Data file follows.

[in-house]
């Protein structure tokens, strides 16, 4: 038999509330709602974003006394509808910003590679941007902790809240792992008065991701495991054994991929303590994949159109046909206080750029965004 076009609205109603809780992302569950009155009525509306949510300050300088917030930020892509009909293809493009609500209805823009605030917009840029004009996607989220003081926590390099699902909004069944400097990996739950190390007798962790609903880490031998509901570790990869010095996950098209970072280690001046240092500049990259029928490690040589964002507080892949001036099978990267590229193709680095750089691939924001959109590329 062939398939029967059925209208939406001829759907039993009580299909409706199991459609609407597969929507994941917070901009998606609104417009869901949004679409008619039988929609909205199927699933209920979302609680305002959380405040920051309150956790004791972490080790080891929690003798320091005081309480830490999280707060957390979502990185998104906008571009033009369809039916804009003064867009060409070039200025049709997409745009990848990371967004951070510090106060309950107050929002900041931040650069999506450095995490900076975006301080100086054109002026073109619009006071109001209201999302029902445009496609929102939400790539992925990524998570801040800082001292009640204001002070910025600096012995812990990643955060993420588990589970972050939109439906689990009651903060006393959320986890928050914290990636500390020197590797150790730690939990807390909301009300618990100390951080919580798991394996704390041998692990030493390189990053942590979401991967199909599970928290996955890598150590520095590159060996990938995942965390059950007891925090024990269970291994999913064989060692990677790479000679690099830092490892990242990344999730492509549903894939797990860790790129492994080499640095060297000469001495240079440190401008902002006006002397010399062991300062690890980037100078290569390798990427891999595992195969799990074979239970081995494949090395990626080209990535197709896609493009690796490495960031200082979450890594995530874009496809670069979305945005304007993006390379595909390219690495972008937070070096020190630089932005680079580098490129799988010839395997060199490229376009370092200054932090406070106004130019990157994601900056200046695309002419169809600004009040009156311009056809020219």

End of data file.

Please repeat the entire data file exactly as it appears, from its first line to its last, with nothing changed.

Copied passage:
[in-house]
């Protein structure tokens, strides 16, 4: 038999509330709602974003006394509808910003590679941007902790809240792992008065991701495991054994991929303590994949159109046909206080750029965004 076009609205109603809780992302569950009155009525509306949510300050300088917030930020892509009909293809493009609500209805823009605030917009840029004009996607989220003081926590390099699902909004069944400097990996739950190390007798962790609903880490031998509901570790990869010095996950098209970072280690001046240092500049990259029928490690040589964002507080892949001036099978990267590229193709680095750089691939924001959109590329 062939398939029967059925209208939406001829759907039993009580299909409706199991459609609407597969929507994941917070901009998606609104417009869901949004679409008619039988929609909205199927699933209920979302609680305002959380405040920051309150956790004791972490080790080891929690003798320091005081309480830490999280707060957390979502990185998104906008571009033009369809039916804009003064867009060409070039200025049709997409745009990848990371967004951070510090106060309950107050929002900041931040650069999506450095995490900076975006301080100086054109002026073109619009006071109001209201999302029902445009496609929102939400790539992925990524998570801040800082001292009640204001002070910025600096012995812990990643955060993420588990589970972050939109439906689990009651903060006393959320986890928050914290990636500390020197590797150790730690939990807390909301009300618990100390951080919580798991394996704390041998692990030493390189990053942590979401991967199909599970928290996955890598150590520095590159060996990938995942965390059950007891925090024990269970291994999913064989060692990677790479000679690099830092490892990242990344999730492509549903894939797990860790790129492994080499640095060297000469001495240079440190401008902002006006002397010399062991300062690890980037100078290569390798990427891999595992195969799990074979239970081995494949090395990626080209990535197709896609493009690796490495960031200082979450890594995530874009496809670069979305945005304007993006390379595909390219690495972008937070070096020190630089932005680079580098490129799988010839395997060199490229376009370092200054932090406070106004130019990157994601900056200046695309002419169809600004009040009156311009056809020219």